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The top side of the NM610 is where all of the action is. With the branding sticker pulled off, we can get a better idea of what Lexar has going on. There are four NAND with N1TTE1B1FEB1 on them and 01951 below that. These are Micron 64L 3D NAND and are TLC. TLC does have a lower lifespan. The NM610 has an MTBF of 1,500,000 which is a touch behind the 1.7 million of the WD Blue but about what you would expect. As for the TBW it depends on the drive capacity, here is the breakdown - 250GB: 125TB, 500GB: 250TB, 1TB: 500TB. Going up to the 1TB from our 500GB model doubles the write count. I am surprised that the drive has 4 NAND chips when a lot os similar drives have been going with higher capacity NAND and fewer chips. The breakdown on our 500GB drive would then be four 128 GB NAND, with the extra three GB on each being overhead for future wear. Having more NAND does mean that they are closer to the controller which can be more heat.

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Over on the right side of the drive, near the M.2 connection, the silver chip is the controller. This is the Silicon Motion SM2263XT which is the same controller you will find on drives like the Mushkin Helix-L. It is a DRAM-Less controller which is why we don’t also see any DDR3/4 on the SSD. Going DRAM-less is to keep the cost down and it moves the HMB from on the drive to your system memory. The HMB btw is the Host Memory Buffer which tells your system which is basically a map of where everything on the SSD is located.

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Test Rig and Procedures

Intel i9-7980XE

Asus Prime X299 Deluxe  

Crucial Ballistix Tactical Tracer RGB

Noctua NH-U12S

Nvidia RTX 2080 Ti Founders Edition





Before diving into testing I did check out the drive with CrystalDiskInfo to confirm the firmware on the drive and to make sure it was connecting at that PCIe 3.0x4 as promised. As you can see below everything was good.


Getting into the testing I ran CrystalDiskMark which is always a favorite because it gets right to the point, especially with the sequential read and write speeds that companies like to promote. I) tested using CDM6 and 7 because they have changed the testing. Lexar has the NM610 listed with up to 2100 MB/s read and 1600 MB/s writes for our 500 GB model and you can see that was spot on for both with the write speeds being higher than advertised. This was a little lower than the WD Blue SN550 that I think is the closest competitor out of the drives tested along with the P1 which was right with the NM610.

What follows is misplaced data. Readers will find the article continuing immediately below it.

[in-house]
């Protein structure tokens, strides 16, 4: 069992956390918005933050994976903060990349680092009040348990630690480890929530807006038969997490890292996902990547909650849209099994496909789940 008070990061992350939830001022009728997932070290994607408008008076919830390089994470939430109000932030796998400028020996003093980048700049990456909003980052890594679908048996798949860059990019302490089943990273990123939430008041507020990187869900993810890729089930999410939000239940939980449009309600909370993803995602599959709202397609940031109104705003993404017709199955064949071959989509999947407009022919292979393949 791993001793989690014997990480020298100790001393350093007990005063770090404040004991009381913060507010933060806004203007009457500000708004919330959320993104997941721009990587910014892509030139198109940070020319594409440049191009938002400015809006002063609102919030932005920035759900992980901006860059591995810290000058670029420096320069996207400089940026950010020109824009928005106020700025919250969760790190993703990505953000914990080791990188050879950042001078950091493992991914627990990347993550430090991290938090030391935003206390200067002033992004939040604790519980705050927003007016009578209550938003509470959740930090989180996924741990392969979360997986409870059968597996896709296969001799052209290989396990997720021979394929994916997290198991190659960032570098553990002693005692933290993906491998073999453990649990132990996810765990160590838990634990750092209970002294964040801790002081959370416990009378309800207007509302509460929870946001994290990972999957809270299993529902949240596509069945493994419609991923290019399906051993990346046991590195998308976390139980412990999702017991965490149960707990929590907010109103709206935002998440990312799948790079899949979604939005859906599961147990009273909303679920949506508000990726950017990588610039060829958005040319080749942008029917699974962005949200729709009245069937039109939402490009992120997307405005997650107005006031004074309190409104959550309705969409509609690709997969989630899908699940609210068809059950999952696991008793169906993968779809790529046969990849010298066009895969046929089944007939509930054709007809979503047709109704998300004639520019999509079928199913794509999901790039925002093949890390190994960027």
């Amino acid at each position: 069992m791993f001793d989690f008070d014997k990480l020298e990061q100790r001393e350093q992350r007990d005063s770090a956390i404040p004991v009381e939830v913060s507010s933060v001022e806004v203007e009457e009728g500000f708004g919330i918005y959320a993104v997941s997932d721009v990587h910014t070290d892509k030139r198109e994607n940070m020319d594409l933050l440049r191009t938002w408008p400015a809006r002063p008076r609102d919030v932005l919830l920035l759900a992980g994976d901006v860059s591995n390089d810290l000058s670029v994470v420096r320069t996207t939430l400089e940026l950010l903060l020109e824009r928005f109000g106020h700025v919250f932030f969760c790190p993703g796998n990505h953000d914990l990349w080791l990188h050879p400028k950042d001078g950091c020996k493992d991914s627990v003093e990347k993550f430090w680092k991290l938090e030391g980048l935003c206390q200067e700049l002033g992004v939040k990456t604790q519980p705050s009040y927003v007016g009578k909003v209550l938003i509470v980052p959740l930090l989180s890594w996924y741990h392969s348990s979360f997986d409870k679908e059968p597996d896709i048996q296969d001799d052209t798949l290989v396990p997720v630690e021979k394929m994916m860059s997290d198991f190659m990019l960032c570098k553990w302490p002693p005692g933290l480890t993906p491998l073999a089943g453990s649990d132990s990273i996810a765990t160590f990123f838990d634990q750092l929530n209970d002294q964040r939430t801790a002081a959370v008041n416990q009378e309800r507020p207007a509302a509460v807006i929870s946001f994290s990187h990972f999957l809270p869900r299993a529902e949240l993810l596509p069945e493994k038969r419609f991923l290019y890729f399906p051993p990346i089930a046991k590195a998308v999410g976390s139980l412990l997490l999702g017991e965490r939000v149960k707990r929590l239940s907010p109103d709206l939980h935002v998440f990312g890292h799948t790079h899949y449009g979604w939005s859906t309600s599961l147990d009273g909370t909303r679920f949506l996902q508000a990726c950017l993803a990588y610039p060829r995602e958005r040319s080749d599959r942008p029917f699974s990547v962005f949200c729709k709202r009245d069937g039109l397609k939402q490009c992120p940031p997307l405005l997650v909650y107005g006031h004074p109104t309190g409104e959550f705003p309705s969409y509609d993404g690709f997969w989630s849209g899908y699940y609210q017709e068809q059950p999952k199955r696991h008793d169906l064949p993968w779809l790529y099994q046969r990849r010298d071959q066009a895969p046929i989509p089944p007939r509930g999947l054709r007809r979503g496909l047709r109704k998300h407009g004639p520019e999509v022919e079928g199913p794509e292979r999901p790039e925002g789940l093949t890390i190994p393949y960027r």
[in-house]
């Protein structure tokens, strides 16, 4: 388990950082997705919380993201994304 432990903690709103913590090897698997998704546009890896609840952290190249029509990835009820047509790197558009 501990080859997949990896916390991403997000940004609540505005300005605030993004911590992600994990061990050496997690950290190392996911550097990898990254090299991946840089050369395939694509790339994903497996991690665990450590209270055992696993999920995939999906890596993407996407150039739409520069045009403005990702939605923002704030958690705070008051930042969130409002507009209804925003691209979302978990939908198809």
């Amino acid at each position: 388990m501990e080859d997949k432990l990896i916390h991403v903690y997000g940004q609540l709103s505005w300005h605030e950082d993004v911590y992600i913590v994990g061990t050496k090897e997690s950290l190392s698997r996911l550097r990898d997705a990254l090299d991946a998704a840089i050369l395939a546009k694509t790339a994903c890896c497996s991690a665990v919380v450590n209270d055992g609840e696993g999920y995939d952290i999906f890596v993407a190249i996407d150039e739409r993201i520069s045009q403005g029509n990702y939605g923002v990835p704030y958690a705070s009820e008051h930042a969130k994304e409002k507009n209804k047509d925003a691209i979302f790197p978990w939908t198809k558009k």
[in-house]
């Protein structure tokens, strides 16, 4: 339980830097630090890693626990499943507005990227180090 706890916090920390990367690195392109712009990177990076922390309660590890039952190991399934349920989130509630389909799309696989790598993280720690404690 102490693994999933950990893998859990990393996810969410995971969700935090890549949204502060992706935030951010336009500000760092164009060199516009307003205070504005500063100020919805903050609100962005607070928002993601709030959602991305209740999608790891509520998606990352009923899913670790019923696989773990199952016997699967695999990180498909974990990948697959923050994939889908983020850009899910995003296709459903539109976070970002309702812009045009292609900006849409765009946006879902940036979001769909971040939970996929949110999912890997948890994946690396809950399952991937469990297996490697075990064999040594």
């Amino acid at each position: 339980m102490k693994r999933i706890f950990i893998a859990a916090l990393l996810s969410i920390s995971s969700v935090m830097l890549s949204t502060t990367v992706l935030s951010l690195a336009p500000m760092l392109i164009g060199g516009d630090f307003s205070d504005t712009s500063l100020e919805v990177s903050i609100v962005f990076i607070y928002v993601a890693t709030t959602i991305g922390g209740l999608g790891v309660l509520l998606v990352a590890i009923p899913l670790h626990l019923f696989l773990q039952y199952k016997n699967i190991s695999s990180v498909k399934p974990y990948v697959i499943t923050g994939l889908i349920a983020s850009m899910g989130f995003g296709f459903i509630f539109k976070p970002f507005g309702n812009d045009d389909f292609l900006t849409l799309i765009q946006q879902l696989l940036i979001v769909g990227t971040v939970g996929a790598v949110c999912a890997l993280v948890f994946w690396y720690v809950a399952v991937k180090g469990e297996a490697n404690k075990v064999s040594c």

Also while in CrystalDiskMark 6 I also took a look at the IOPS, focusing on the 8 queue depth and 8 thread results. For this, I stacked the read and write results together to get an overall picture of the IOPS performance. The NM610 was really consistent between the two, both being in the 225K/226K range which was faster than the WD Blue SN500 but the SN550 was quicker.


In PCMark 10 however, the NM610 outperformed WD Blue SN550 in the data drive benchmark but came in just behind in the full system drive benchmark. You can see where the Viper VPR100 which is a higher-end drive still outperforms both.


In AS SSD, rather than rerun basically the same tests from CrystalDiskMark I used their timed copy test which transfers three different file types and times how long they take. This is in a lot of ways a lot more like what you would see in the real world. A lower time is better obviously and overall the NM610 didn’t do too bad here. Especially compared to the Crucial P1 drives and the overall total came in a little below the SN550 as well due to faster ISO and game file speeds.


In Passmark Performance Test 9 I ran a few different tests. I used the advanced disk benchmark to run a few of the default test configurations which are all focused on enterprise usage. The NM610 didn’t do well in those tests, especially the File Server test which it completely fell on its face with a result of only 3.44 MB/s. The other benchmark I ran was the Disk Mark where Passmark compiles a series of results for an overall score. It came in a hair below the Crucial P1.